Rep. King offers first defense against ‘double dipping’ ethics complaint

Grand Junction Republican state Rep. Steve King told the Colorado Independent this week that he is seeking to answer all questions related to travel expenses he incurred last spring that may have been reimbursed twice, once by his campaign and once by the state. King said he believes complaints about the expenses amount to dirty politics.

“I take this seriously. Any type of accusations about ethics need to be taken seriously. I will cooperate fully with leadership in answering the questions they might have,” he said. “I am confident at the end of the day this will be found to be just an election year attack and an attempt to assassinate my character.”

Rep. Steve King
Rep. Steve King

According to a press release put out by Colorado Ethics Watch, King’s campaign finance reports show his campaign paid $1,408.33 to reimburse expenses that included gasoline and vehicle repair and rental. The reports show King requested and received $5,018.60 in gas and rental car expenses from the state for expenses incurred during the same time period.

Ethics Watch Director Luis Toro told the Colorado Independent that it was possible there was no violation, that multiple expenditures were often handled by different reimbursement packages. Nevertheless, he said, “this certainly looks like double-dipping.”

Ethics Watch filed a complaint last week with state Speaker of the House Terrance Carroll, D-Denver, acting on information dug up by the Junction Dailyblog. Toro said state legislators can certainly request mileage reimbursements from the state but that they must certify the amount requested has not also been reimbursed to them from another source.

He said that after the Junction Daily Blog contacted his organization, his staff confirmed that there seemed to be irregularities in King’s financial disclosures. He said Ethics Watch then conducted a search of the paperwork of 100 Colorado legislators. King’s financial statements were the only ones that appeared to present related actionable concerns.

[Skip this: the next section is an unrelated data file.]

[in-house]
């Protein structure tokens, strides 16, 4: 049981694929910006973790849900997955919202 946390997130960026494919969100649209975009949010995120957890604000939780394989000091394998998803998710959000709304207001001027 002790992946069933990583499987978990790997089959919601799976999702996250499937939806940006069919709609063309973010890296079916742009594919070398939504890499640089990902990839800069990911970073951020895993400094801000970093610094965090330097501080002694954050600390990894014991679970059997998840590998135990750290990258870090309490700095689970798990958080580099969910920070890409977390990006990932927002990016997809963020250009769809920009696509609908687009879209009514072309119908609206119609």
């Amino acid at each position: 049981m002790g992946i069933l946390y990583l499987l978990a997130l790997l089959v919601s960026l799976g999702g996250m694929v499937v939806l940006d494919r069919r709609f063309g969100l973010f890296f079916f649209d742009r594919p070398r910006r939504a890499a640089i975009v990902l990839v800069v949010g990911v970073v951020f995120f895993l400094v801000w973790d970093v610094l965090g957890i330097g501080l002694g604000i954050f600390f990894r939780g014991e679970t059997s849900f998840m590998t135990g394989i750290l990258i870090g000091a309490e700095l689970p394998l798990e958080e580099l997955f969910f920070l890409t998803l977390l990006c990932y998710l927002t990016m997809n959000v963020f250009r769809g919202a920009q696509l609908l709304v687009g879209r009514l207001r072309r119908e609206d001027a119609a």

King is now running for the state Senate seat being vacated this year by Minority Leader and former gubernatorial candidate Josh Penry.

Asked if he had any further comment on how his papers could be suggesting double dipping, King said he needed to gather the information and study it.

“Unfortunately, when you are in Denver and all of that information is in Grand Junction, it makes it difficult,” he said.

He added that he is “not an accountant” and would do his best to answer all of the questions posed to him by the legislative leadership. 

“It’s just one of those things in an election year that you face and we will deal with it.”

Toro is asking House leaders to appoint an ethics committee to explore the matter.

“The House should thoroughly investigate and determine whether Rep. King was obtaining travel payments from state funds under false pretenses,” he said. “The system in place to pay necessary travel expenses to members depends on the members’ honesty. Any breach of that trust is a serious matter.”

Under the current rules of the House, the Speaker and the Majority and Minority Leaders meet and determine whether complaints of this nature merit further investigation. Depending on the answer, they then either appoint an ethics committee to investigate, dismiss the complaint or recommend sanctions.

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